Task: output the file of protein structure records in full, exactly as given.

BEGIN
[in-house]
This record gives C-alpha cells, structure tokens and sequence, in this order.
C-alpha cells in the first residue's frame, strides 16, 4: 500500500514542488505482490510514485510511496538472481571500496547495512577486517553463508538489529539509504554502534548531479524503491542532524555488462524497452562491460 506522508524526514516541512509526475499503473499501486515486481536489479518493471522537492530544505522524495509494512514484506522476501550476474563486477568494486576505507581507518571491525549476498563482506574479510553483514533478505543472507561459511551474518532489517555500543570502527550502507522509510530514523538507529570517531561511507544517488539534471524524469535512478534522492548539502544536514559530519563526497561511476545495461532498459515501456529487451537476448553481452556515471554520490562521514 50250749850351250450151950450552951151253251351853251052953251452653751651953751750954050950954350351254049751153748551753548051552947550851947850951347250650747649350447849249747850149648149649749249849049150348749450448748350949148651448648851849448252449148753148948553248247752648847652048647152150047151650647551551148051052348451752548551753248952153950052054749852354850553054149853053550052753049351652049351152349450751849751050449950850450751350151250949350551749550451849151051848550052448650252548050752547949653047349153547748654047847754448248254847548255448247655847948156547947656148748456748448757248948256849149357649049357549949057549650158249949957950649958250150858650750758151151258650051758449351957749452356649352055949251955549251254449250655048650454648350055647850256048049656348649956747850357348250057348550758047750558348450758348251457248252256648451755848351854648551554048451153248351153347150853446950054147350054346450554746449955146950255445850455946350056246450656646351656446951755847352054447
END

[in-house]
This record gives C-alpha cells, structure tokens and sequence, in this order.
C-alpha cells in the first residue's frame, strides 16, 4: 500500500514542488505482490510514485510511496538472481571500496547495512577486517553463508538489529539509504554502534548531479524503491542532524555488462524497452562491460 506522508524526514516541512509526475499503473499501486515486481536489479518493471522537492530544505522524495509494512514484506522476501550476474563486477568494486576505507581507518571491525549476498563482506574479510553483514533478505543472507561459511551474518532489517555500543570502527550502507522509510530514523538507529570517531561511507544517488539534471524524469535512478534522492548539502544536514559530519563526497561511476545495461532498459515501456529487451537476448553481452556515471554520490562521514 50250749850351250450151950450552951151253251351853251052953251452653751651953751750954050950954350351254049751153748551753548051552947550851947850951347250650747649350447849249747850149648149649749249849049150348749450448748350949148651448648851849448252449148753148948553248247752648847652048647152150047151650647551551148051052348451752548551753248952153950052054749852354850553054149853053550052753049351652049351152349450751849751050449950850450751350151250949350551749550451849151051848550052448650252548050752547949653047349153547748654047847754448248254847548255448247655847948156547947656148748456748448757248948256849149357649049357549949057549650158249949957950649958250150858650750758151151258650051758449351957749452356649352055949251955549251254449250655048650454648350055647850256048049656348649956747850357348250057348550758047750558348450758348251457248252256648451755848351854648551554048451153248351153347150853446950054147350054346450554746449955146950255445850455946350056246450656646351656446951755847352054447